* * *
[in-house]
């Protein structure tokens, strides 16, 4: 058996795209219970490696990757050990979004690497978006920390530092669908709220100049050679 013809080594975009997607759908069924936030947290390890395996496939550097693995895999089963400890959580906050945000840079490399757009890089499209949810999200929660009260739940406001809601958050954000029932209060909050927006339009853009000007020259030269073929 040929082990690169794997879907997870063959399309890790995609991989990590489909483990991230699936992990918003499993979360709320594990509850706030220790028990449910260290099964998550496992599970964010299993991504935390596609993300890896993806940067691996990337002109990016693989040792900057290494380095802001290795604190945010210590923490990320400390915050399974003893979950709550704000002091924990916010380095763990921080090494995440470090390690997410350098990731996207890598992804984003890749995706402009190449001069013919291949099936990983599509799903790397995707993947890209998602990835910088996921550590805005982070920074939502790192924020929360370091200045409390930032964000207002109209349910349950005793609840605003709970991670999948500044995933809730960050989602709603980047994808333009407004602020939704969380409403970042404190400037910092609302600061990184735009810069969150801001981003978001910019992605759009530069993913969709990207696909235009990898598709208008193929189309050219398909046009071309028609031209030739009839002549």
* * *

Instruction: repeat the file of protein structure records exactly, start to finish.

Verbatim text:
[in-house]
């Protein structure tokens, strides 16, 4: 058996795209219970490696990757050990979004690497978006920390530092669908709220100049050679 013809080594975009997607759908069924936030947290390890395996496939550097693995895999089963400890959580906050945000840079490399757009890089499209949810999200929660009260739940406001809601958050954000029932209060909050927006339009853009000007020259030269073929 040929082990690169794997879907997870063959399309890790995609991989990590489909483990991230699936992990918003499993979360709320594990509850706030220790028990449910260290099964998550496992599970964010299993991504935390596609993300890896993806940067691996990337002109990016693989040792900057290494380095802001290795604190945010210590923490990320400390915050399974003893979950709550704000002091924990916010380095763990921080090494995440470090390690997410350098990731996207890598992804984003890749995706402009190449001069013919291949099936990983599509799903790397995707993947890209998602990835910088996921550590805005982070920074939502790192924020929360370091200045409390930032964000207002109209349910349950005793609840605003709970991670999948500044995933809730960050989602709603980047994808333009407004602020939704969380409403970042404190400037910092609302600061990184735009810069969150801001981003978001910019992605759009530069993913969709990207696909235009990898598709208008193929189309050219398909046009071309028609031209030739009839002549």